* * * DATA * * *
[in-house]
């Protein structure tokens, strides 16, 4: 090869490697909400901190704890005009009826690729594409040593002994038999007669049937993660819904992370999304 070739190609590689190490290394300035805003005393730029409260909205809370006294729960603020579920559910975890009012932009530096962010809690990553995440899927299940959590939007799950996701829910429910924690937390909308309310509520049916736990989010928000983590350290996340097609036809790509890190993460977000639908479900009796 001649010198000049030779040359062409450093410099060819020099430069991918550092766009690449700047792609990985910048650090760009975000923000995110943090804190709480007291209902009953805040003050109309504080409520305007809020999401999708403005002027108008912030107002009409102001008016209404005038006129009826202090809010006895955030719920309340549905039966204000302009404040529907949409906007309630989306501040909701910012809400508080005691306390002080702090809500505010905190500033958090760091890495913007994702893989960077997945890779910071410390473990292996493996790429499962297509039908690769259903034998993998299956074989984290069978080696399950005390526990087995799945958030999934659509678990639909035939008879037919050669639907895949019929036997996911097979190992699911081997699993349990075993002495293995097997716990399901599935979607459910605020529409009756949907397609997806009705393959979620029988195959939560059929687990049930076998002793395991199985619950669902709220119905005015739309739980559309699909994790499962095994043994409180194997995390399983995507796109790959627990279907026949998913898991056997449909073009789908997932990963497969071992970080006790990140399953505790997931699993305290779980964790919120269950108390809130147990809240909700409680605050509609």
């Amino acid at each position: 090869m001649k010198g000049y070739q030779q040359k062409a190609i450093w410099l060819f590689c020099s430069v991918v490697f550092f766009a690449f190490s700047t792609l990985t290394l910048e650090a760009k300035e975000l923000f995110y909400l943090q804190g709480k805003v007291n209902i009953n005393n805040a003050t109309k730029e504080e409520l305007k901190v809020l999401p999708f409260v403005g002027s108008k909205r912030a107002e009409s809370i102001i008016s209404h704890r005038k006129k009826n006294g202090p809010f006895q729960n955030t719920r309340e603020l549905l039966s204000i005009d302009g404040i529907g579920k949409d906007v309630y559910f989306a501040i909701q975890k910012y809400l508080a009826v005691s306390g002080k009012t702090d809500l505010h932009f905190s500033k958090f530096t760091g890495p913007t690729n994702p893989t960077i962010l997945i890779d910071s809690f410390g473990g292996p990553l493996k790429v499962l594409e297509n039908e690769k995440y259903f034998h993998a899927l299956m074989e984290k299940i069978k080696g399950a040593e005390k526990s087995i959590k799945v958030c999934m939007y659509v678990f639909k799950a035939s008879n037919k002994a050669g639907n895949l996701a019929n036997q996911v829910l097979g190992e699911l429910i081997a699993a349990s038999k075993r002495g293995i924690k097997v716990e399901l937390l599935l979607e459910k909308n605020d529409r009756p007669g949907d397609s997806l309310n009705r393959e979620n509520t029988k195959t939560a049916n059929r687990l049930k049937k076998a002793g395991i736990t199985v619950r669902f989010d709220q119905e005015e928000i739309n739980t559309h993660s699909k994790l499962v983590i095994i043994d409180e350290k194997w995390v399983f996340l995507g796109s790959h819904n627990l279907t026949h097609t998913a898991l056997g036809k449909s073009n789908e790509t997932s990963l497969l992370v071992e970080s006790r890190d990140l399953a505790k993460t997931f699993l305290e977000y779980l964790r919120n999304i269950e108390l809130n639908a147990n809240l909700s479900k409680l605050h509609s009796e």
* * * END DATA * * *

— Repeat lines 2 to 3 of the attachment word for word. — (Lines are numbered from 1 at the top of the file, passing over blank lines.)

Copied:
């Protein structure tokens, strides 16, 4: 090869490697909400901190704890005009009826690729594409040593002994038999007669049937993660819904992370999304 070739190609590689190490290394300035805003005393730029409260909205809370006294729960603020579920559910975890009012932009530096962010809690990553995440899927299940959590939007799950996701829910429910924690937390909308309310509520049916736990989010928000983590350290996340097609036809790509890190993460977000639908479900009796 001649010198000049030779040359062409450093410099060819020099430069991918550092766009690449700047792609990985910048650090760009975000923000995110943090804190709480007291209902009953805040003050109309504080409520305007809020999401999708403005002027108008912030107002009409102001008016209404005038006129009826202090809010006895955030719920309340549905039966204000302009404040529907949409906007309630989306501040909701910012809400508080005691306390002080702090809500505010905190500033958090760091890495913007994702893989960077997945890779910071410390473990292996493996790429499962297509039908690769259903034998993998299956074989984290069978080696399950005390526990087995799945958030999934659509678990639909035939008879037919050669639907895949019929036997996911097979190992699911081997699993349990075993002495293995097997716990399901599935979607459910605020529409009756949907397609997806009705393959979620029988195959939560059929687990049930076998002793395991199985619950669902709220119905005015739309739980559309699909994790499962095994043994409180194997995390399983995507796109790959627990279907026949998913898991056997449909073009789908997932990963497969071992970080006790990140399953505790997931699993305290779980964790919120269950108390809130147990809240909700409680605050509609």
């Amino acid at each position: 090869m001649k010198g000049y070739q030779q040359k062409a190609i450093w410099l060819f590689c020099s430069v991918v490697f550092f766009a690449f190490s700047t792609l990985t290394l910048e650090a760009k300035e975000l923000f995110y909400l943090q804190g709480k805003v007291n209902i009953n005393n805040a003050t109309k730029e504080e409520l305007k901190v809020l999401p999708f409260v403005g002027s108008k909205r912030a107002e009409s809370i102001i008016s209404h704890r005038k006129k009826n006294g202090p809010f006895q729960n955030t719920r309340e603020l549905l039966s204000i005009d302009g404040i529907g579920k949409d906007v309630y559910f989306a501040i909701q975890k910012y809400l508080a009826v005691s306390g002080k009012t702090d809500l505010h932009f905190s500033k958090f530096t760091g890495p913007t690729n994702p893989t960077i962010l997945i890779d910071s809690f410390g473990g292996p990553l493996k790429v499962l594409e297509n039908e690769k995440y259903f034998h993998a899927l299956m074989e984290k299940i069978k080696g399950a040593e005390k526990s087995i959590k799945v958030c999934m939007y659509v678990f639909k799950a035939s008879n037919k002994a050669g639907n895949l996701a019929n036997q996911v829910l097979g190992e699911l429910i081997a699993a349990s038999k075993r002495g293995i924690k097997v716990e399901l937390l599935l979607e459910k909308n605020d529409r009756p007669g949907d397609s997806l309310n009705r393959e979620n509520t029988k195959t939560a049916n059929r687990l049930k049937k076998a002793g395991i736990t199985v619950r669902f989010d709220q119905e005015e928000i739309n739980t559309h993660s699909k994790l499962v983590i095994i043994d409180e350290k194997w995390v399983f996340l995507g796109s790959h819904n627990l279907t026949h097609t998913a898991l056997g036809k449909s073009n789908e790509t997932s990963l497969l992370v071992e970080s006790r890190d990140l399953a505790k993460t997931f699993l305290e977000y779980l964790r919120n999304i269950e108390l809130n639908a147990n809240l909700s479900k409680l605050h509609s009796e």